Powercolor RX Vega 64 Devil Preview
Published: 23rd November 2017 | Source: Powercolor | Price: |
Up close and Devilishly personal
When looking at this GPU we were amazed at the sheer scale of this GPU, offering a dominant design that comes at least three PCIe slots thick and with a large triple-fan cooler design.
Unlike many of today's GPUs, the Red Devil lacks RGB illumination of any kind which, let's be honest, would be pointless on a GPU with such a well-defined colour scheme. RGB would only serve to add needless expense to this GPU, as anyone who would want any LED colour aside from either red or white here clearly needs an eye test.
Looking around this GPU we can see that this card offers a display configuration that is different than AMD's standard RX Vega GPUs, offering two DisplayPort 1.4 connections and two HDMI 2.0 connections. This is not that big of an issue as both HDMI and DisplayPort support AMD FreeSync, though the extra HDMI will come in handy if users ever hook their systems to an HD/4K TV and a VR headset.
Moving to the rear of this GPU we can clearly see that this GPU's cooler overhangs its PCB a little, with the GPU's full-cover backplate coming with some ventilation gaps and a recessed section for the card's two 6+2-pin PCIe power connectors.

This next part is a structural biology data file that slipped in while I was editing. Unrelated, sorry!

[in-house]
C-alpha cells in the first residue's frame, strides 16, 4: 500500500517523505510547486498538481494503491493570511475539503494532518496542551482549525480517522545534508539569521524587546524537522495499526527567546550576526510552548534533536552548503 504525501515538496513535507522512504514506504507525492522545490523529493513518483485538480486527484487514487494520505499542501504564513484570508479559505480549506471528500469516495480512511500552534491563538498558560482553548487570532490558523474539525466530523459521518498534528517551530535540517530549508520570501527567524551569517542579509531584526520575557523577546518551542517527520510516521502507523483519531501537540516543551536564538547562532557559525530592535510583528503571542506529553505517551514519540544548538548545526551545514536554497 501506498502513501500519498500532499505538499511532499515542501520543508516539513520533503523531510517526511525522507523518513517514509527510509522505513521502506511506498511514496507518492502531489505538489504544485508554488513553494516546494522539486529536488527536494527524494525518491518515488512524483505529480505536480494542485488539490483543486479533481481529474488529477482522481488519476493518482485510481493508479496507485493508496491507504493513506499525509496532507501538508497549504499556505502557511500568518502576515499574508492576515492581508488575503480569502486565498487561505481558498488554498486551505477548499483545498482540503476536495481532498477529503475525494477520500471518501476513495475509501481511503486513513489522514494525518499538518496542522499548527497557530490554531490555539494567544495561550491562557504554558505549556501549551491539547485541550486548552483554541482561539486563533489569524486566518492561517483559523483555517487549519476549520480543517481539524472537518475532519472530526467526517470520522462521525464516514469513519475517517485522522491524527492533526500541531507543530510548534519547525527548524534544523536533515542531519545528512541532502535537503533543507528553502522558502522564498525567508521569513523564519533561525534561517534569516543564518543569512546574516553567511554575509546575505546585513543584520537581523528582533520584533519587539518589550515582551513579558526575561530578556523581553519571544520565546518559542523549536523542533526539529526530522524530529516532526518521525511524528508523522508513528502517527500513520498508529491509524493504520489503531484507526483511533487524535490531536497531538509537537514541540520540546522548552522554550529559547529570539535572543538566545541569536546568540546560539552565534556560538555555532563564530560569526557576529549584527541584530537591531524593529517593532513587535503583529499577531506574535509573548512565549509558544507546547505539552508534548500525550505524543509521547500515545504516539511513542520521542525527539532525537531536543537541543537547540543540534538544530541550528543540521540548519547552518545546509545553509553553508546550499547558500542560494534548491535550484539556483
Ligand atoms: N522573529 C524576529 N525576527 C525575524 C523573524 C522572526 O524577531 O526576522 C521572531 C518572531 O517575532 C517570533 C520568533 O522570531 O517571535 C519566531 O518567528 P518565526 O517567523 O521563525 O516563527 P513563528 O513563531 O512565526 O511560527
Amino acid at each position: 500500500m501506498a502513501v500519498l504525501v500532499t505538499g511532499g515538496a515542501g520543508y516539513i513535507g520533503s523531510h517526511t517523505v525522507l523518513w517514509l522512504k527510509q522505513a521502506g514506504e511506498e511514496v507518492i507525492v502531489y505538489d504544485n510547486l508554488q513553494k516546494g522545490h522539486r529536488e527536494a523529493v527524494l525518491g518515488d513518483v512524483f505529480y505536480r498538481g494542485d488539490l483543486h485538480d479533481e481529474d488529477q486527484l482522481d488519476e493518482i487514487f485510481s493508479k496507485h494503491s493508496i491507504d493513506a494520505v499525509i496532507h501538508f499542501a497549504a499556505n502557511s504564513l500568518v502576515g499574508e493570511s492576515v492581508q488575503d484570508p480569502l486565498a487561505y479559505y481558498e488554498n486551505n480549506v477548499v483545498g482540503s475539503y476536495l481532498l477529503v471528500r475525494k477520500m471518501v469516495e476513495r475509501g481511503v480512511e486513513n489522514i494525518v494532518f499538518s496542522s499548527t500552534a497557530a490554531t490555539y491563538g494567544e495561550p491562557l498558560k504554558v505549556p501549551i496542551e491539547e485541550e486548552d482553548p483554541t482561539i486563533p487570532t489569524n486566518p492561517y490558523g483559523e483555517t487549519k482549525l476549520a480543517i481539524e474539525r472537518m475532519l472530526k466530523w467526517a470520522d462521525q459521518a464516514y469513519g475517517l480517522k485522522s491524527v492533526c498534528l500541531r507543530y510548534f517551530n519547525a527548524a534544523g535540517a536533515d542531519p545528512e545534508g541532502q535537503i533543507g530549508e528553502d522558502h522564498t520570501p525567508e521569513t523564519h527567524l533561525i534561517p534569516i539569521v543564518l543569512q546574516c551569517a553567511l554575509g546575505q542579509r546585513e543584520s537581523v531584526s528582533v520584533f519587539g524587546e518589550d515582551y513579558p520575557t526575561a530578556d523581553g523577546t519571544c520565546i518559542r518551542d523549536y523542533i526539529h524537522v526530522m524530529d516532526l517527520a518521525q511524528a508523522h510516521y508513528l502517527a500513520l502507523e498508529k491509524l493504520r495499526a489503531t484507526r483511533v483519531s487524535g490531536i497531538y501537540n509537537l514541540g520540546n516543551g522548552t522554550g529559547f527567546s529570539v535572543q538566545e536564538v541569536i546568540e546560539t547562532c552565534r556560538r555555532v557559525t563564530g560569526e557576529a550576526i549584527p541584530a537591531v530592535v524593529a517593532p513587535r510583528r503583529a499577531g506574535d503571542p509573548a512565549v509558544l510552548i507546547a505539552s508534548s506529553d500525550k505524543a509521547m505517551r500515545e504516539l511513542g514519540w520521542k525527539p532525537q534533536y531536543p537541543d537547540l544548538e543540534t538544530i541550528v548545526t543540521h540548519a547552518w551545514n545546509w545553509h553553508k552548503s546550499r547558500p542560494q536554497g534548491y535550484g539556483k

The card's backplate offers a brushed metal aesthetic with a glossy Red Devil logo, offering a pleasing contrast when looking at this GPU, particularly from the outside of a case.
Looking at this GPU side-on we can see exactly how beefy PowerColor's custom RX Vega 64 cooler is, offering a two-stage heatsink design with four 6mm heatpipes and two larger 8mm heatpipes.
The Red Devil logo on the side of this GPU offers a mirrored finish and can be illuminated with a red LED if the user chooses. Just above the GPU's Red Devil Logo there is a simple switch that will allow users to turn this LED ON and OFF, giving the users a choice between a red logo and a mirror effect logo.
At the top of this GPU there is a three-way BIOS switch, which allows users to pick between this GPU's silent, standard and overclocking BIOS', all of which offer the same base/boost clocks but offer different temperature targets and power limits.
We plan on testing all of these BIOS modes to showcase the performance and power draw changes that they provide.
Moving to the rear of this GPU we can see a GPU Tachometer, which can be used to judge the power draw of the GPU. Right now we think that these LED light up red when the GPU is in operation, though we do not know how they are affected by the card's LED switch.
Like reference RX Vega and R9 Fury series cards, these LEDs can be used to judge whether or not the GPU is drawing full power, which can be useful if you need to quickly spot if a game or app is CPU performance limited.